2. Die Hard was originally a sequel to Commando
Commando was a movie starring Arnold Schwarzenegger as a, well, commando named John Matrix. It was one of those typically deep, sensitive Ah-nold movies wherein he kills the ever-loving shit out of almost everyone in the film with rocket launchers, machine guns and a horrible, horrible accent that we’re supposed to ignore while we try to believe he’s ex-US Special Forces.
Originally, based on the success of this little art film, a sequel was planned and was set to be based on the Roderick Thorp novel Nothing Lasts Forever, but as Arnie’s last sequel (Conan the Destroyer) was agreed to have pretty much blown chunks, the star opted not to sign on. Instead, the film was turned into a brand new action film based around a gruff New York City cop named John McClane. The result was arguably the greatest action movie in history, Die Hard.
3. Die Hard with a Vengeance was supposed to be Lethal Weapon 4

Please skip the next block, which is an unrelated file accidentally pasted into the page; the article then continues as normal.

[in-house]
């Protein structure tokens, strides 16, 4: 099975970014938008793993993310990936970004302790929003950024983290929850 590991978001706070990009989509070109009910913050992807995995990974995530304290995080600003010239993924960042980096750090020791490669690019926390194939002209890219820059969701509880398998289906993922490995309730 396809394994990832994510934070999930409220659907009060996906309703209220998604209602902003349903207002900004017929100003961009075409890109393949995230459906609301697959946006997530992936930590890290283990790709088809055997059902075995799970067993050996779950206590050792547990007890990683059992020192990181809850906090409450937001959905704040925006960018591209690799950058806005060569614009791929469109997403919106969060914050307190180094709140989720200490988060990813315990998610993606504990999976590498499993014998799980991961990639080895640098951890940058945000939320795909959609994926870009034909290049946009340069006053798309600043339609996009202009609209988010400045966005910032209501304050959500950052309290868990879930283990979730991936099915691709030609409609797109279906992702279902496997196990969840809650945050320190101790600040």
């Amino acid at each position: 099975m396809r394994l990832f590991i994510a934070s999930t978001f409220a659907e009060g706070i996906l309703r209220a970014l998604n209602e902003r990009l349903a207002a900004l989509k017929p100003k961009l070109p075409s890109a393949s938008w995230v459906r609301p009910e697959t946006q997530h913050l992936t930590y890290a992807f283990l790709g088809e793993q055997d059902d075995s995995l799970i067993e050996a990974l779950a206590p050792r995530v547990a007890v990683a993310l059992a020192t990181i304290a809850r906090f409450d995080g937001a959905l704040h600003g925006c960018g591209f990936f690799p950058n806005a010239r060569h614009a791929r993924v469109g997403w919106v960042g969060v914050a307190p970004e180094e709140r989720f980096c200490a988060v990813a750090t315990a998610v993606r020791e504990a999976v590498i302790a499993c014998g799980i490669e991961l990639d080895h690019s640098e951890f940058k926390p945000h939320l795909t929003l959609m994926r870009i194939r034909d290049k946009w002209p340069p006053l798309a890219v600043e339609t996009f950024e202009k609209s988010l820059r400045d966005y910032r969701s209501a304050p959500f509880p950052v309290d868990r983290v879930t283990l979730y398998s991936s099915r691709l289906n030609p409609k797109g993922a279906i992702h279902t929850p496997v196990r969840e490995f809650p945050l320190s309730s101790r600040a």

Die Hard with a Vengeance was the third Die Hard movie, and the last entry into the series that wasn’t entirely forgettable. It deals with John McClane back in New York City, dealing with Jeremy Irons, who is apparently Hans Gruber’s brother who really, really wants to steal a whole bunch of gold. In the first two Die Hard movies, McClane was primarily a lone wolf, though he had help from a sassy black man on the outside looking in at the situation the majority of the time. This outing, however, the writers decided to give the black dude with attitude a bit more to do and introduce Sam Motherfuckin’ Jackson as McClane’s unlikely partner, making this the first Die Hard that’s really a buddy movie. Sadly, that would continue in Die Hard 4, except they tossed in the ‘I’m a Mac’ guy.